Sunday, August 30, 2015


By Max Allan Collins
Illustrations by Terry Beatty
Dover Mystery Classic
265 pages

Of all the ongoing series mystery writer Max Collins continues to juggle, while doing all the things we normal being do such eat, drink and sleep, my favorite is quickly becoming his Jack and Maggie Starr books.  Being a comic book fan since the age of five, it’s only natural I’d appreciate a mystery series that involves American comic books during the Golden Age of the four-color little mags.  It started with A Killing in Comics (May 2007) which I’ve not had the pleasure of reading yet and then later produced Strip for Murder (May 2008 and the subject of this review) and wrapped with Seduction of the Innocent (June 2013) which revolved around fictionalized version of Frederic Wertham’s crusade against comic books back in the 1950s.  One of my personal favorites of Collins’ books.

The set up is a fun one.  Maggie Starr was once a famous burlesque queen who married the Major, a World War One hero and widower.  He owned Starr Syndicates which managed a group of highly profitable cartoon strips.  When the Major died, Maggie inherited the business and helping her run it as a special security consultant is the Major’s son, Jack.  Immediately one is reminded me of the classic boss-employee partnership between Rex Stout’s master detective Nero Wolfe and his witty, tough-guy legman chronicler, Archie Goodwin.  Here it is Jack who tells the tales with tongue firmly in cheek.  In fact Jack’s dialogue showcases some of the best lines Collins has ever put to paper; many so exaggerated as to be as cartoonish as the properties Starr Syndicate handles. 

The banter between Jack, a healthy, handsome lad and his drop-dead gorgeous stepmother is one of the major attractions (pun intended) of these stories. Though it is made absolutely clear there is no risqué hanky-panky happening here. But don’t feel sorry for the lad, in the two books I’ve read thus far, he never lacks sexy feminine companionship.  Whereas there’s plenty of adult foibles within the stories themselves and the world of early comics is proven to be as nasty and cutthroat as any other commercial venture in American history.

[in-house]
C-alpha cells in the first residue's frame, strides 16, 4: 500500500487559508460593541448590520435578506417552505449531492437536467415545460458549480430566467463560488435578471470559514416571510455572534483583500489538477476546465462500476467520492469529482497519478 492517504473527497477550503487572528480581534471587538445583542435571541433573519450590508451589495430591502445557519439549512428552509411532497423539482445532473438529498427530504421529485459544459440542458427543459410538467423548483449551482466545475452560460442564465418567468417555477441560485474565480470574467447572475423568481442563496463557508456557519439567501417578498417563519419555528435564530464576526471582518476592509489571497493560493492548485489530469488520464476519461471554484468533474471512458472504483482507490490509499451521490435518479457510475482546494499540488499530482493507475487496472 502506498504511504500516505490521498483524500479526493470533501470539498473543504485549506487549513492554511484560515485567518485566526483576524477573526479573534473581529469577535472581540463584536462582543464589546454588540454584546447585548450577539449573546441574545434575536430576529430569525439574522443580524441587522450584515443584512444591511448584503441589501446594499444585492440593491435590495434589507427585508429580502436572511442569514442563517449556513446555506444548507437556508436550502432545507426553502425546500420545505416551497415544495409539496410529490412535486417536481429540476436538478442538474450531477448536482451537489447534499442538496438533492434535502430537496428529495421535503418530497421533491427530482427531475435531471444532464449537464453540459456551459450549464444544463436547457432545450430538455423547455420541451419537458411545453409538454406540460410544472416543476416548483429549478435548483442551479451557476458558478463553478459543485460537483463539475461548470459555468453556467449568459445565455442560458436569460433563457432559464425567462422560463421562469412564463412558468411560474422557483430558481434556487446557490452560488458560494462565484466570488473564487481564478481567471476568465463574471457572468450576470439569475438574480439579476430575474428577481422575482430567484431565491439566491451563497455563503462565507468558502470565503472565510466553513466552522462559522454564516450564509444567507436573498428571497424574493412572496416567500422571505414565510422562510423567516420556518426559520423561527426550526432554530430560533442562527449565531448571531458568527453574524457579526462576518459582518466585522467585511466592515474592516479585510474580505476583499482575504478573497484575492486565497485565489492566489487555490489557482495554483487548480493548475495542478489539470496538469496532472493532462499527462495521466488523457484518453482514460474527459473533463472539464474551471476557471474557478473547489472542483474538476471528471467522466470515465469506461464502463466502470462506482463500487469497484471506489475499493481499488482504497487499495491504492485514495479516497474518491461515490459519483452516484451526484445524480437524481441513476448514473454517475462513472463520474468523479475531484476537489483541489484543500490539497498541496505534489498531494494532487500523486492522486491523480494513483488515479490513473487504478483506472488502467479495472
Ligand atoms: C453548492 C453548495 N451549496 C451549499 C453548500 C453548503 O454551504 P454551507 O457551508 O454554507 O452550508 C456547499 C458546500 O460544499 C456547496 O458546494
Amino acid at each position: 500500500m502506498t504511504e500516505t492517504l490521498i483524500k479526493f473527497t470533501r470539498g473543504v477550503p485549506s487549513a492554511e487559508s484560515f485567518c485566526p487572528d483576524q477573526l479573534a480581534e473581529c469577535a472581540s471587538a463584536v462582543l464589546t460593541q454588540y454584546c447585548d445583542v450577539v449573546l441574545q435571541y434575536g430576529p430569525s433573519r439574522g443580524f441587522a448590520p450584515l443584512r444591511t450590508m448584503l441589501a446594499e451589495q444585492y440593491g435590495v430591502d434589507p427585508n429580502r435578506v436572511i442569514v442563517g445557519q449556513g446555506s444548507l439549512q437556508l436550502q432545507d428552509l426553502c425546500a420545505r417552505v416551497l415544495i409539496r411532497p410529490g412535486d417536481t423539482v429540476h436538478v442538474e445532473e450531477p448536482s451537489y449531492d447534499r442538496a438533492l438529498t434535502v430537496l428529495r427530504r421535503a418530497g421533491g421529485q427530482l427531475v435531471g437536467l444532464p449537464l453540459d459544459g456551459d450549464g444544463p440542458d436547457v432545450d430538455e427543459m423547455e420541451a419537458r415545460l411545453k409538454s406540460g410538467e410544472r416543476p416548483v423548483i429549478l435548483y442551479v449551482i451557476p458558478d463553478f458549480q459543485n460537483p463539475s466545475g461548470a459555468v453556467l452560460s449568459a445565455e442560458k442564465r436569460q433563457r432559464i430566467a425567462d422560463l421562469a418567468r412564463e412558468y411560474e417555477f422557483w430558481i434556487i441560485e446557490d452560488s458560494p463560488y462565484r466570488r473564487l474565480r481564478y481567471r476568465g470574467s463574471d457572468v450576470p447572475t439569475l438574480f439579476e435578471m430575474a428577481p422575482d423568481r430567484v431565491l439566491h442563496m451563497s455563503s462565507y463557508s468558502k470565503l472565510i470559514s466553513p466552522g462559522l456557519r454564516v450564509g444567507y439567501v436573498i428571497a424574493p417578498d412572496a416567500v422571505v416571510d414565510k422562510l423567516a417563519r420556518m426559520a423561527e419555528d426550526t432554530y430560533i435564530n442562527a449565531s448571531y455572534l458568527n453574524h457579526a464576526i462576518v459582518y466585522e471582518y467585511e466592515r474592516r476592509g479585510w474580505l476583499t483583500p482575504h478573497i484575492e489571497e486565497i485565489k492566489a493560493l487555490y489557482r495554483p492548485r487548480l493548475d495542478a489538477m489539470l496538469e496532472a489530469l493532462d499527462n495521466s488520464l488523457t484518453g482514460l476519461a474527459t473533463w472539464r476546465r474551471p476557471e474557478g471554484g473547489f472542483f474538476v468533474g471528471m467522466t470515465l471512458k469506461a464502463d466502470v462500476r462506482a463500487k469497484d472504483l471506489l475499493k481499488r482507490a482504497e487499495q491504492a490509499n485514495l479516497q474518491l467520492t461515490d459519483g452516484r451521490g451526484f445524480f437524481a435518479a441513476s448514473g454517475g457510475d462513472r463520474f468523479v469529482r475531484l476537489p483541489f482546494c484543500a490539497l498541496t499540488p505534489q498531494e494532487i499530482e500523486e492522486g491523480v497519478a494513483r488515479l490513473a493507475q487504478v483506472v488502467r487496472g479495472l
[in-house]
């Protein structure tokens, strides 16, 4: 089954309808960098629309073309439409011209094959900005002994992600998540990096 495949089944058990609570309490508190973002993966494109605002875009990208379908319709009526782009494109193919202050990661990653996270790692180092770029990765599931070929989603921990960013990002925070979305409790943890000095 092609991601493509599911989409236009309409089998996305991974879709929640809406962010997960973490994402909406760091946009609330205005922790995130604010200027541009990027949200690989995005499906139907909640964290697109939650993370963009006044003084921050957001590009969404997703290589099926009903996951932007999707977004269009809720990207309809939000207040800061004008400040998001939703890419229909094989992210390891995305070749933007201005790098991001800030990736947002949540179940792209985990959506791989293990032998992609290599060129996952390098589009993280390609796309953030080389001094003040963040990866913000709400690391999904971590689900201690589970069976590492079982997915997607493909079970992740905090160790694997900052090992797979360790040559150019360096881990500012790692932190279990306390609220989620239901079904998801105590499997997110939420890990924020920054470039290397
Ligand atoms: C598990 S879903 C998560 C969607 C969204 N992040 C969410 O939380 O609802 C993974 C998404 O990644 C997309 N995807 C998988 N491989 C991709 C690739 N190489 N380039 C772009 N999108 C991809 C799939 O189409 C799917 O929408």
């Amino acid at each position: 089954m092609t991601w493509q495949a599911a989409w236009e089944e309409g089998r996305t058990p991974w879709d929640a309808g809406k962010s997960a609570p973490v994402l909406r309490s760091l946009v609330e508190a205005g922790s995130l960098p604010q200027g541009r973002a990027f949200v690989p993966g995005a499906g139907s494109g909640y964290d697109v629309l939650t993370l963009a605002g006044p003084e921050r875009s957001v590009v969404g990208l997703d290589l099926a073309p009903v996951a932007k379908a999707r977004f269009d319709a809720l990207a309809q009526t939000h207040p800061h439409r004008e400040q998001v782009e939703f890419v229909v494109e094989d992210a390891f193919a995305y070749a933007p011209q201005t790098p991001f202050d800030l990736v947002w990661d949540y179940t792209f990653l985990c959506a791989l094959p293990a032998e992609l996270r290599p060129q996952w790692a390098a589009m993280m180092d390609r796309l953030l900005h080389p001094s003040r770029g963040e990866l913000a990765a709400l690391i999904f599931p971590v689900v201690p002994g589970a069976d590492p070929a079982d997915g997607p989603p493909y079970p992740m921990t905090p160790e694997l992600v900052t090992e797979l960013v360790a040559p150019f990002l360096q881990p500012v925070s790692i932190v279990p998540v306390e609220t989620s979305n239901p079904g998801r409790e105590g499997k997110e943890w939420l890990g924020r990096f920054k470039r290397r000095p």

The crux of the plot deals with an on-going feud between two famous cartoonists, both with inflated egos, who despise each other for multiple past wrongs. When one of them is murdered, Starr Syndicate is in danger of losing its most profitable strip and so Maggie orders Jack to solve the mystery and help save the family business. Throughout the story, Collins offers up a parade of thinly disguised cartoonists most fans will easily recognize, in fact the feuding duo are thinly veiled versions of the men who created Lil’ Abner and Joe Palooka. 

Now as entertained as I was throughout the book, I’m going to bet half my own readers here, especially those under thirty, don’t have the foggiest notion as to the two iconic characters I just mentioned.  Thus the book, for the non-fan, is most likely going to be bothersome as most of the book’s appeal will fall flat.  How can you truly enjoy the game if you don’t know who the players are?

Don’t get me wrong.  Even with that handicap, Collins is too much a pro not to deliver a good mystery and always plays fair with the clues peppered throughout the course of the narrative.  But what I would like to see is for him to take the series away from its limited comic-world settings and explore its true potential as a straight out mystery series starring two of the most enjoyable detectives ever to grace the printed page.  In the end there’s a whole lot more to Maggie and Jack then just four flat colors.

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